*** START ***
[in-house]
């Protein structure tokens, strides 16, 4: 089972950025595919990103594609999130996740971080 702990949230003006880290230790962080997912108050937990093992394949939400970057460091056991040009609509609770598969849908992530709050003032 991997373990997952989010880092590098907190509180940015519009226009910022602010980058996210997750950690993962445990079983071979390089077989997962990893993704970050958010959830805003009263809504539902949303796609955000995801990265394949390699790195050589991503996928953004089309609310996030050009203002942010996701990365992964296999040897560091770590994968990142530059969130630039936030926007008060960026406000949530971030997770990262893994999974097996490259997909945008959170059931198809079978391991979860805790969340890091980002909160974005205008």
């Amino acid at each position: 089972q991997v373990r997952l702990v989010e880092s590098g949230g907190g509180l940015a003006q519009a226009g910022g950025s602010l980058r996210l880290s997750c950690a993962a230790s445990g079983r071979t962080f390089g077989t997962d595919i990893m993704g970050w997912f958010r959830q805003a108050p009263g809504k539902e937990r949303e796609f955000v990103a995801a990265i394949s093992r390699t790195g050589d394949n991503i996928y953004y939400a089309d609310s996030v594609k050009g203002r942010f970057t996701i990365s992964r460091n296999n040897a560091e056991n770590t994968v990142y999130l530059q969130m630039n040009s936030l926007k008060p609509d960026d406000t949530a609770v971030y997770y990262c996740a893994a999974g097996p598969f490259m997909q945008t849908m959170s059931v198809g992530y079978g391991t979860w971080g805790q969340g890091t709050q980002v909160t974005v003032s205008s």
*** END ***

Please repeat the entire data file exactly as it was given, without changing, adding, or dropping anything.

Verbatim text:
[in-house]
């Protein structure tokens, strides 16, 4: 089972950025595919990103594609999130996740971080 702990949230003006880290230790962080997912108050937990093992394949939400970057460091056991040009609509609770598969849908992530709050003032 991997373990997952989010880092590098907190509180940015519009226009910022602010980058996210997750950690993962445990079983071979390089077989997962990893993704970050958010959830805003009263809504539902949303796609955000995801990265394949390699790195050589991503996928953004089309609310996030050009203002942010996701990365992964296999040897560091770590994968990142530059969130630039936030926007008060960026406000949530971030997770990262893994999974097996490259997909945008959170059931198809079978391991979860805790969340890091980002909160974005205008």
């Amino acid at each position: 089972q991997v373990r997952l702990v989010e880092s590098g949230g907190g509180l940015a003006q519009a226009g910022g950025s602010l980058r996210l880290s997750c950690a993962a230790s445990g079983r071979t962080f390089g077989t997962d595919i990893m993704g970050w997912f958010r959830q805003a108050p009263g809504k539902e937990r949303e796609f955000v990103a995801a990265i394949s093992r390699t790195g050589d394949n991503i996928y953004y939400a089309d609310s996030v594609k050009g203002r942010f970057t996701i990365s992964r460091n296999n040897a560091e056991n770590t994968v990142y999130l530059q969130m630039n040009s936030l926007k008060p609509d960026d406000t949530a609770v971030y997770y990262c996740a893994a999974g097996p598969f490259m997909q945008t849908m959170s059931v198809g992530y079978g391991t979860w971080g805790q969340g890091t709050q980002v909160t974005v003032s205008s």